#10things why consumers will ‘cancel’ brands not operating sustainably

Over 76% of South Africans will cancel their loyalty to brands not operating sustainably.

People the world over are fed up with the lack progress society is making towards sustainability and social initiatives – and 76% of South Africans will cancel their loyalty to brands not operating sustainably. They want businesses to turn talk into action and believe technology can help businesses succeed where people have failed. This is according to a new study by Oracle and Pamela Rucker, CIO advisor and instructor for Harvard Professional Development.

The study, of more than 11,000 consumers and business leaders across 15 countries including South Africa, also revealed that 60% of South Africans believe bots will succeed where humans have failed with corporate sustainability – including business leaders. And while consumers are pressuring brands, business is trying to manage consumer expectations. These are the 10 things you should know about how consumers currently feel about corporate sustainability initiatives and why they will shift their loyalties and remove some brands from their shopping list; as well as how brands are meeting this challenge:

1. Lack of progress by society

The global study found that 98% of people believe society has not made enough progress on sustainability and social efforts; 56% attribute the lack of progress to people being too busy with other priorities; 50% believe it is the result of more emphasis on short-term profits over long-term benefits; 46% of respondents in South Africa believe people are too lazy or selfish to help save the planet.

2. Lack of progress by business

In South Africa, 87% of people are frustrated and fed up with the lack of progress made by businesses; and want businesses to turn talk into action; and believe technology can help businesses succeed where people have failed; 57% believe businesses can make more meaningful change on sustainability and social factors than individuals or governments alone; and 95% believe it’s not enough for businesses to say they’re prioritizing ESG – they need to see action and proof.

3. Pandemic has changed consumers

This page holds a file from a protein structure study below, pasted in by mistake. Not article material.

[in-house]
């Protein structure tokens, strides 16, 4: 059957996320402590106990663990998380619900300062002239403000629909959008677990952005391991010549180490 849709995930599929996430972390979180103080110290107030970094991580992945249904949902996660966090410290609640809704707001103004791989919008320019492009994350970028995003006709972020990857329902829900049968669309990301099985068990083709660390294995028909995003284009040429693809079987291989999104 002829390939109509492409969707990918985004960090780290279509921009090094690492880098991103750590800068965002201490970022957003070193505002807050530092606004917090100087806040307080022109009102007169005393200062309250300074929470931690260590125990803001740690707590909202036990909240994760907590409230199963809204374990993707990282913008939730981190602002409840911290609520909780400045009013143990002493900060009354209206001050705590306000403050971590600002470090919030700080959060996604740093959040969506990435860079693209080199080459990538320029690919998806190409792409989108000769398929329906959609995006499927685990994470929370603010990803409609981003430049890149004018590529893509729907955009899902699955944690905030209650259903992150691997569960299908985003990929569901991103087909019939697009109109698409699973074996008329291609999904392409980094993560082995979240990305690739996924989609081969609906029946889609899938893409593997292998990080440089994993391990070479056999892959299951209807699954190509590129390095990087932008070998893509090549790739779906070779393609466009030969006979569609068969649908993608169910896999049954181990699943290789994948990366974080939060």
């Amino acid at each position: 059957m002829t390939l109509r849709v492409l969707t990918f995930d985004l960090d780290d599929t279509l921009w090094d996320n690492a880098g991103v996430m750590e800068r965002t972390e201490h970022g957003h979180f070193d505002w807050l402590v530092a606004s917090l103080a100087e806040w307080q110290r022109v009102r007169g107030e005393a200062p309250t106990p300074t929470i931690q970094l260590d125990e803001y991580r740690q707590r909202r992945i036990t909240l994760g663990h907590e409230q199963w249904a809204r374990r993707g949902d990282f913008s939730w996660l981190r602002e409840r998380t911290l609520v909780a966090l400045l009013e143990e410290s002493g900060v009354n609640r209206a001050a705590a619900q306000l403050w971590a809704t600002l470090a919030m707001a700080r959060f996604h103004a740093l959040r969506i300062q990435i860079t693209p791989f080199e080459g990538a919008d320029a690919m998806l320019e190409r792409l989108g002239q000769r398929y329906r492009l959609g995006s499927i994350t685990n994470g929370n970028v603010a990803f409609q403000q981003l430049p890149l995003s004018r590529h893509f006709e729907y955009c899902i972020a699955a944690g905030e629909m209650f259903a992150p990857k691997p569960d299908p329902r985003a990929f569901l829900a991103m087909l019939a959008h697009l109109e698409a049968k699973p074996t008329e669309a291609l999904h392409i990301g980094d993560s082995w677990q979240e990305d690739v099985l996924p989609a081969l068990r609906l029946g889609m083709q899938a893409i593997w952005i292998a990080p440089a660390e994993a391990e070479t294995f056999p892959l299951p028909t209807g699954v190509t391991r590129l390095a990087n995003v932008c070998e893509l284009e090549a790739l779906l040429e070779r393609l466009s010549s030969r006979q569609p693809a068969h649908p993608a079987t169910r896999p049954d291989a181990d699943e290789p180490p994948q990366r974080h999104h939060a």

The events of the past two years have put a spotlight on sustainability and social efforts, with people worldwide fed up with the lack of progress. In fact, 97% of South Africans believe sustainability and social factors are more important than ever; and 87% said the events over the past two years have caused them to change their actions.

4. Technology to the rescue?

Can technology succeed where humans are failing 89% of South African respondents believe businesses would make more progress towards sustainability and social goals with the help of AI, and 61% even believe bots will succeed where humans have failed.

5. Human bias hurts CSI

However, as consumers want businesses to do more in their social efforts, 97% of South Africa’s business leaders believe human bias and emotions hurt their corporate sustainability efforts. Business leaders know sustainability efforts are critical to corporate success and even trust bots over humans alone to drive sustainability and social efforts, because they believe bots are better at collecting different types of data without error (60%); making rational, unbiased decisions (50%); and predicting future outcomes based on metrics/past performance (54%).

6. CSI efforts can strengthen brands

91% of executives believe sustainability and Environmental, Social, and Governance (ESG) programs are critical to the success of their organisations. They identified the top three benefits, as strengthening the brand (54%); increasing productivity (45%); and attracting new customers (49%).

7. Major obstacles remain for brands

Almost all business leaders (92%) are facing major obstacles when implementing sustainability and ESG initiatives. The biggest challenges include obtaining ESG metrics from partners and third parties (45%); a lack of data (48%); and time-consuming manual reporting processes (37%).

8. Cut ties with businesses that don’t take action

Businesses need to prioritise sustainability and social issues and rethink how they use technology to make an impact – or risk facing major consequences – 76% of people in South Africa would be willing to cancel their relationship with a brand that does not take sustainability and social initiatives seriously; and 77% would even leave their current company to work for a brand that places a greater focus on these efforts.

9. Brand loyalty comes at a premium

If organisations can clearly demonstrate the progress they are making on environmental and social issues, people would be more willing to pay a premium for their products and services (92%); invest in their companies (90%); and work for them (88%).

10. Business does understand the urgency

Business leaders understand the importance and urgency – 94% believe sustainability and societal metrics should be used to inform traditional business metrics, and 95% want to increase their investment in sustainability.

Source: Learn more about this global report here: www.oracle.com/noplanetb


Main image credit: Unsplash.com


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